Sophie Howe has a uniquely forward-looking job. The Future Generations Commissioner for Wales has been tasked with ensuring her country’s public institutions are taking into consideration how their decisions affect Welsh citizens who haven’t been born yet.
Since her appointment in 2016, Howe has intervened on transport planning (Wales has now stopped building new roads), education reform, gender and racial equality, and climate change. She has called for a trial of the four-day working week and has been a vocal advocate for a Universal Basic Income, which will soon be piloted by the Welsh Government.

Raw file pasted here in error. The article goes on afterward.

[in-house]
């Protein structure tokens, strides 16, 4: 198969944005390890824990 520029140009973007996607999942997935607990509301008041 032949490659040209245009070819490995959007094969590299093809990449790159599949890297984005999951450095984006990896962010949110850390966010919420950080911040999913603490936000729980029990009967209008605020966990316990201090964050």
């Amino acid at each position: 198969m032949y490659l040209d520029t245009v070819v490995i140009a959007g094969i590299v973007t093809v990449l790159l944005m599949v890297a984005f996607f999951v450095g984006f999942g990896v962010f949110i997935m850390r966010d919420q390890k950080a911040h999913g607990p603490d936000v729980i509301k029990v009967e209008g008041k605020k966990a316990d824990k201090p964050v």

Howe thinks Wales has adopted a model that the rest of the world should follow. It’s all about really addressing short-termism in governance and government. And that short termism is endemic in every government across the world. Politicians are interested in what they’re going to be able to do in the next five years in terms of how it’s going to get them elected or not. She believes all countries need stronger mechanisms to force governments to think long term.
Howe’s role is thought to be the first of its kind worldwide and, after early promising signs, other nations are following Wales’ lead. In September 2021, Scotland announced that it, too, was appointing a Future Generations Commissioner, and in November, UN Secretary General Antonio Guterres endorsed a proposal for a Special Envoy for Future Generations, which could impact the 193 member states. Let's hope so!